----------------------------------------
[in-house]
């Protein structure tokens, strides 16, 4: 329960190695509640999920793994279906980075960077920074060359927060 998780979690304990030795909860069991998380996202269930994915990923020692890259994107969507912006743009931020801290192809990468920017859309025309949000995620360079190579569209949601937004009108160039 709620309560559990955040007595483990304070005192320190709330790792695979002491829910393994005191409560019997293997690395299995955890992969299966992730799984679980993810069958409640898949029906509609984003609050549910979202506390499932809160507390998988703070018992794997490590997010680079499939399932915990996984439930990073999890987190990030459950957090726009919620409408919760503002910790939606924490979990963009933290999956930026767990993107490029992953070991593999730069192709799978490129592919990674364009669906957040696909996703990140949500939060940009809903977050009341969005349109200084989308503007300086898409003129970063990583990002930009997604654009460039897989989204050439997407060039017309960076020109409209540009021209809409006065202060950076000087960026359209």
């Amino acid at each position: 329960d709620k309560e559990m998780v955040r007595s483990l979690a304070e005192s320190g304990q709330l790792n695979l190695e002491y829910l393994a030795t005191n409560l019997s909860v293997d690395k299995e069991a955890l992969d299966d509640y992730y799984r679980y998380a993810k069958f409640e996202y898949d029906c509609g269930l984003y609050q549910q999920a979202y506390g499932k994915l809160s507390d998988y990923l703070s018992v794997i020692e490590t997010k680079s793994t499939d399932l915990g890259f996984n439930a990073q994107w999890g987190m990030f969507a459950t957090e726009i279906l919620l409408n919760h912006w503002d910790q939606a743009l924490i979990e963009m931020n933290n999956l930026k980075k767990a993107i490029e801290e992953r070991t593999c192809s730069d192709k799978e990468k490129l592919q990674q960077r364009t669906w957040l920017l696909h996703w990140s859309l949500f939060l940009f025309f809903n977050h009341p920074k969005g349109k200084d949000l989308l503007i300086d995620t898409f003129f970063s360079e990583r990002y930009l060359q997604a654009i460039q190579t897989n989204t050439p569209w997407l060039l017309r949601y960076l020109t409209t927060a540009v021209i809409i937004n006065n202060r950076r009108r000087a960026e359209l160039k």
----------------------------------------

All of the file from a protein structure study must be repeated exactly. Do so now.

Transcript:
[in-house]
């Protein structure tokens, strides 16, 4: 329960190695509640999920793994279906980075960077920074060359927060 998780979690304990030795909860069991998380996202269930994915990923020692890259994107969507912006743009931020801290192809990468920017859309025309949000995620360079190579569209949601937004009108160039 709620309560559990955040007595483990304070005192320190709330790792695979002491829910393994005191409560019997293997690395299995955890992969299966992730799984679980993810069958409640898949029906509609984003609050549910979202506390499932809160507390998988703070018992794997490590997010680079499939399932915990996984439930990073999890987190990030459950957090726009919620409408919760503002910790939606924490979990963009933290999956930026767990993107490029992953070991593999730069192709799978490129592919990674364009669906957040696909996703990140949500939060940009809903977050009341969005349109200084989308503007300086898409003129970063990583990002930009997604654009460039897989989204050439997407060039017309960076020109409209540009021209809409006065202060950076000087960026359209």
């Amino acid at each position: 329960d709620k309560e559990m998780v955040r007595s483990l979690a304070e005192s320190g304990q709330l790792n695979l190695e002491y829910l393994a030795t005191n409560l019997s909860v293997d690395k299995e069991a955890l992969d299966d509640y992730y799984r679980y998380a993810k069958f409640e996202y898949d029906c509609g269930l984003y609050q549910q999920a979202y506390g499932k994915l809160s507390d998988y990923l703070s018992v794997i020692e490590t997010k680079s793994t499939d399932l915990g890259f996984n439930a990073q994107w999890g987190m990030f969507a459950t957090e726009i279906l919620l409408n919760h912006w503002d910790q939606a743009l924490i979990e963009m931020n933290n999956l930026k980075k767990a993107i490029e801290e992953r070991t593999c192809s730069d192709k799978e990468k490129l592919q990674q960077r364009t669906w957040l920017l696909h996703w990140s859309l949500f939060l940009f025309f809903n977050h009341p920074k969005g349109k200084d949000l989308l503007i300086d995620t898409f003129f970063s360079e990583r990002y930009l060359q997604a654009i460039q190579t897989n989204t050439p569209w997407l060039l017309r949601y960076l020109t409209t927060a540009v021209i809409i937004n006065n202060r950076r009108r000087a960026e359209l160039k």